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post #14 of 19 (permalink) Old 04-11-2017, 01:38 PM
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What a pile of utter junk. Watching that video I realise why I would never buy an automatic vehicle. They are just making cars harder and harder to drive and easier and easier to break so that the dealers can charge more people exorbitant amounts of money to fix their cars.
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post #15 of 19 (permalink) Old 04-13-2017, 05:00 PM
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What a pile of utter junk. Watching that video I realise why I would never buy an automatic vehicle. They are just making cars harder and harder to drive and easier and easier to break so that the dealers can charge more people exorbitant amounts of money to fix their cars.
A DCT is not an "automatic." Even still, the overwhelming majority of automatic and DC transmissions across the industry are extremely reliable as long as you maintain them according to manufacturer (not dealer) recommendation.

Hyundai lacks the years of experience of VW/Audi in manufacturing dual-clutch transmissions, and it shows in the Tucson. Driving a new Tucson feels very much like a VW GTI from 10 years ago. It can be very disconcerting if you don't know what to expect (which I think explains why it doesn't sell as well in the US market compared to the CR-V, RAV4, Escape, etc). I knew what to expect when I bought mine and can live with idiosyncrasies because the rest of the package is so good.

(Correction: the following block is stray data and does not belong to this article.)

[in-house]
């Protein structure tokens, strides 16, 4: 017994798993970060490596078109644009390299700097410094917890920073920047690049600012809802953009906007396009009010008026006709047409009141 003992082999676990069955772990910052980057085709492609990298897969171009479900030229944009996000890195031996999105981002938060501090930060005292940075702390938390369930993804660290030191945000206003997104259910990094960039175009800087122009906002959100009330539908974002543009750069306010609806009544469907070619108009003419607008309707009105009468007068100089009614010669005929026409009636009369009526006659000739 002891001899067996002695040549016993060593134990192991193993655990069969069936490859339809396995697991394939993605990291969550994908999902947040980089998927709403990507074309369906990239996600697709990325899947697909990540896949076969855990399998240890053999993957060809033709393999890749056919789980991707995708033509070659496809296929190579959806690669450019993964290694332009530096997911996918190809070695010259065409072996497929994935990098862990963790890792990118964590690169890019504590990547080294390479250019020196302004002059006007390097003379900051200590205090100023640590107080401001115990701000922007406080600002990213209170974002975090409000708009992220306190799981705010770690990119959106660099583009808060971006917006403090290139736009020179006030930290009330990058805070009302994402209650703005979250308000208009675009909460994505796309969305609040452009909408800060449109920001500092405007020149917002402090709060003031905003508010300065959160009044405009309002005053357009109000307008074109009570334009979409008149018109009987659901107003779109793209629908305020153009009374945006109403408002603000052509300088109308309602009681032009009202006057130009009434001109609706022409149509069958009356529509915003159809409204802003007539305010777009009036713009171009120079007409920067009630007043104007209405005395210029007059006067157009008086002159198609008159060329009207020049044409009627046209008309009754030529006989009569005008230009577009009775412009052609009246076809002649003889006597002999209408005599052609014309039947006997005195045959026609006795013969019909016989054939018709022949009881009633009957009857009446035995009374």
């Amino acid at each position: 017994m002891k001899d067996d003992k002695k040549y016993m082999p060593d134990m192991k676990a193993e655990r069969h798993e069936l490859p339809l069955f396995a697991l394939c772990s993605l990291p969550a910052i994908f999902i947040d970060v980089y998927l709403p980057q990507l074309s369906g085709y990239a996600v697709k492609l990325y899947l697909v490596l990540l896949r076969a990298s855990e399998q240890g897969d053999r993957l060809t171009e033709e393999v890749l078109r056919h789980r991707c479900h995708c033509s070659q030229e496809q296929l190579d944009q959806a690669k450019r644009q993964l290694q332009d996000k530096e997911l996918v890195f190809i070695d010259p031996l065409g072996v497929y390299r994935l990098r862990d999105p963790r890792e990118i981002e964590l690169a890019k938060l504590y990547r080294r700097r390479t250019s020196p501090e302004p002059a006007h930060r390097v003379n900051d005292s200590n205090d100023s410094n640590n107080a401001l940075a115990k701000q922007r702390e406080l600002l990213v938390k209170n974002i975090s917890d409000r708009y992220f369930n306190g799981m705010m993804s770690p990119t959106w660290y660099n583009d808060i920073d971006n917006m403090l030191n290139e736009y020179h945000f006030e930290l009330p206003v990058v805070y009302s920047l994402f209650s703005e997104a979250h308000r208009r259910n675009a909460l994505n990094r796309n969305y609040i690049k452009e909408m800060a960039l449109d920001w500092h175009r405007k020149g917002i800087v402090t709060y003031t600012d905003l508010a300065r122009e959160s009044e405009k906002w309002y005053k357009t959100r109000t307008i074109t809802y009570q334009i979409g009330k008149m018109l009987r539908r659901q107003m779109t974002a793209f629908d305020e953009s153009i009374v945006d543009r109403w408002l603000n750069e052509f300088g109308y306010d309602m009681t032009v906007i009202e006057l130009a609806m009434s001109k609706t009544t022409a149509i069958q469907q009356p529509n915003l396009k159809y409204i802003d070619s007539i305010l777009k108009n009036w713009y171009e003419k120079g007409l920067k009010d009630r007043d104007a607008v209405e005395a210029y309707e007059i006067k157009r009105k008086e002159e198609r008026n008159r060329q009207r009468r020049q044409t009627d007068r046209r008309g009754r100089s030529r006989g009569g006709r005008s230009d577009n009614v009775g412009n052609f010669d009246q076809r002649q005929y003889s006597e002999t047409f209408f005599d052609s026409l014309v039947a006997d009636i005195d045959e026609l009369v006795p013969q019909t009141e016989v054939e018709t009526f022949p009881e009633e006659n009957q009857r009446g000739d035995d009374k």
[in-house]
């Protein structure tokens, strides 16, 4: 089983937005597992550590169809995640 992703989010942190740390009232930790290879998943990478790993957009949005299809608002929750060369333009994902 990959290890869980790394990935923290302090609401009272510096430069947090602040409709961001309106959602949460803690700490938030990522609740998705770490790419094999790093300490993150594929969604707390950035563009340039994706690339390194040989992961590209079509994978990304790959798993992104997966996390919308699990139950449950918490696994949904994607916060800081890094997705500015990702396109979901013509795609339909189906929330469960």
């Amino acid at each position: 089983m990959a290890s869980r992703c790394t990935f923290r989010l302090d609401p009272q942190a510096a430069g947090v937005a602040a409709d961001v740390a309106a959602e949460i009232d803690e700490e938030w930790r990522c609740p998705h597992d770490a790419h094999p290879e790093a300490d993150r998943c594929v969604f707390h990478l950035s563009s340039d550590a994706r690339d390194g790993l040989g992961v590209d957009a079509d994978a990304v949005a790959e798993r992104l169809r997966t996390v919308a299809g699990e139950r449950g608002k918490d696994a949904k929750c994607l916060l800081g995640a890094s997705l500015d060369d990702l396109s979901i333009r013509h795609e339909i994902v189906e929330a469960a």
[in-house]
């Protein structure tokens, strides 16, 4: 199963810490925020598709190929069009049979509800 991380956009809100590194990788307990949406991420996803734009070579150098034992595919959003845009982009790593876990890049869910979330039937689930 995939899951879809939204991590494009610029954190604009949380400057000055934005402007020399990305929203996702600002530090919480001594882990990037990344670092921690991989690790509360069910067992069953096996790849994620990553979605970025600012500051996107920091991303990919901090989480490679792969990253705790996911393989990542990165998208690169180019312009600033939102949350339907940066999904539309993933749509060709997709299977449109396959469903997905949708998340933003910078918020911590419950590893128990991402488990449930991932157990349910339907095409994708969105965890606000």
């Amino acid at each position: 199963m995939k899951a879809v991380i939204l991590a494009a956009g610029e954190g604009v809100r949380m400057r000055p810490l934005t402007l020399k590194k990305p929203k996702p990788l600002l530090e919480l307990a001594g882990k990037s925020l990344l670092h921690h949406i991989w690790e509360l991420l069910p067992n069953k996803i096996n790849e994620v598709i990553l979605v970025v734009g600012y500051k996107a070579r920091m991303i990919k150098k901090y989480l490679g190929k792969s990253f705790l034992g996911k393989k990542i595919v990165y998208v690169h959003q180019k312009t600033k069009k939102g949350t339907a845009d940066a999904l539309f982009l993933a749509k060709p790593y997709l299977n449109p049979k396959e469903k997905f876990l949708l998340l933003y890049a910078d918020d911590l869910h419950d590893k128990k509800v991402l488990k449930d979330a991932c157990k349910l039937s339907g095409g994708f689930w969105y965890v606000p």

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post #16 of 19 (permalink) Old 04-14-2017, 03:30 AM
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man I totally agree with you!
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post #17 of 19 (permalink) Old 04-14-2017, 06:21 AM
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Hey, I'm new here and don't really understand all of the jargon. Can you explain what leapfrogging is?

For stop & go traffic I usually just let go of the break and let the car creep over until I need to stop again. Is that a bad practice?

Also with the throttle mashing when waiting for an opening, I did that and saw the delayed response. I usually let the car go into creep before the opening comes and then press the throttle up to just before the kickdown position (in my car there's a position where you have to press harder on the throttle to go all the way).
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post #18 of 19 (permalink) Old 04-15-2017, 11:47 AM
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My understanding of "leapfrogging" is to wait a bit until there is plenty of room to advance, advance, then stop. Avoid creeping with a DCT.

With a DCT, simply releasing the brakes to let the car creep is equivalent to driving a manual transmission with the clutch half engaged. It's not like a conventional automatic with a torque converter.
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post #19 of 19 (permalink) Old 04-18-2017, 05:22 AM
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So I guess I should stop doing that then... maybe touch the throttle a little to increase the revs (I expect the clutch is fully engaged before the ECU opens the intake, right?)